Family planning is 'global priority' to be recognized as human right

Published on November 16, 2012 at 5:03 AM · No Comments

Improving access to family planning for the 222 million women who lack such services would bring many benefits, including helping to reduce maternal mortality and improve infant survival, UNFPA Executive Director Babatunde Osotimehin says in the Huffington Post's "Global Motherhood" blog, citing the recently released State of the World Population 2012 report. However, "[i]n many poor countries, contraceptives may not be available or families may lack the money to buy them," and "social barriers and family resistance are also powerful barriers," he says, adding, "So too is the lack of proper health or distribution systems or trained workers to give confidential advice." He continues, "This huge unmet need comes despite the fact that there is almost universal agreement that access to family planning is a human right. By denying this right, we are putting other basic rights at risk across the world."

Osotimehin says "financial support for family planning has declined in real terms," meaning "that contraceptive use has hardly increased in recent years." He notes "an additional sum of $4.1 billion is needed each year if we are to provide voluntary family planning services for all 222 million women who lack them." He continues, "We need a concerted approach to remove all the barriers in the way of allowing women and families control over their reproductive health extending family planning made a key plank of the global development agenda that will follow the Millennium Development Goals after 2015 so it remains a global priority." He concludes, "We now have a chance, by building on the momentum from the [London] family planning summit in July, to make significant progress" (11/14).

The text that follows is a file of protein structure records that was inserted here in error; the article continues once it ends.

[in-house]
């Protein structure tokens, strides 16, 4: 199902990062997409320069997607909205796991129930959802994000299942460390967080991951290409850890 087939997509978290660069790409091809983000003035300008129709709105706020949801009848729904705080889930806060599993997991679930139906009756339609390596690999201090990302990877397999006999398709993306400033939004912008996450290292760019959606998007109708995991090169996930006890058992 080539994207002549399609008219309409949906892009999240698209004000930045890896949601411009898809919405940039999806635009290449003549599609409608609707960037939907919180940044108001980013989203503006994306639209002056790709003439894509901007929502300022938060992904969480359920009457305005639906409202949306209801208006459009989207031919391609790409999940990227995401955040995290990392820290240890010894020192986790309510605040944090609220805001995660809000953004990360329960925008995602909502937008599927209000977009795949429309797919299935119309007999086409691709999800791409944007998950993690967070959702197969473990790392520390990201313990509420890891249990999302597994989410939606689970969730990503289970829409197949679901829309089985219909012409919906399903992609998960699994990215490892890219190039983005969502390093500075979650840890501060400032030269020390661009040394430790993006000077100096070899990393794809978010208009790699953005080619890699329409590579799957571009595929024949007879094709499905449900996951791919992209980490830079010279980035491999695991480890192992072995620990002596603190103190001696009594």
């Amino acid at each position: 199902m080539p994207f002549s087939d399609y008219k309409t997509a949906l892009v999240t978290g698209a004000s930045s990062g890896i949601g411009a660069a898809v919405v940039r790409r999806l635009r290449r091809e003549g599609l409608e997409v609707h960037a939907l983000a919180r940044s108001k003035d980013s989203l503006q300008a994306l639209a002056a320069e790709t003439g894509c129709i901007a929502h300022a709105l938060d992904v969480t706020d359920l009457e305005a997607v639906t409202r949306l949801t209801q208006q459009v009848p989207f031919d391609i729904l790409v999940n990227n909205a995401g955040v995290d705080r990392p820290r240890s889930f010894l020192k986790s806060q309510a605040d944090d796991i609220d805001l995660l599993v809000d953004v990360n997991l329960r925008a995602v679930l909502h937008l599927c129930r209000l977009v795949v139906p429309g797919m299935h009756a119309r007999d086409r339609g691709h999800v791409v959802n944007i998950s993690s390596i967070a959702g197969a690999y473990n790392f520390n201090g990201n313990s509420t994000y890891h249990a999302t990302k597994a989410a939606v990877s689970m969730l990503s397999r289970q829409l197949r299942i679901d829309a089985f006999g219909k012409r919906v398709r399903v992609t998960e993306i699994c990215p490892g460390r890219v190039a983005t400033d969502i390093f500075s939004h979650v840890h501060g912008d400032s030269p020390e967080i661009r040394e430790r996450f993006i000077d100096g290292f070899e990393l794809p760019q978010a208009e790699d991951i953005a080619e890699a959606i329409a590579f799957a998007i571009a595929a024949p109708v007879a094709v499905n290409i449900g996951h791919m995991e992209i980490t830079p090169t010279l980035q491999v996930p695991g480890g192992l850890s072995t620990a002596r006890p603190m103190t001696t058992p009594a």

http://www.kaiserhealthnews.orgThis article was reprinted from kaiserhealthnews.org with permission from the Henry J. Kaiser Family Foundation. Kaiser Health News, an editorially independent news service, is a program of the Kaiser Family Foundation, a nonpartisan health care policy research organization unaffiliated with Kaiser Permanente.

 

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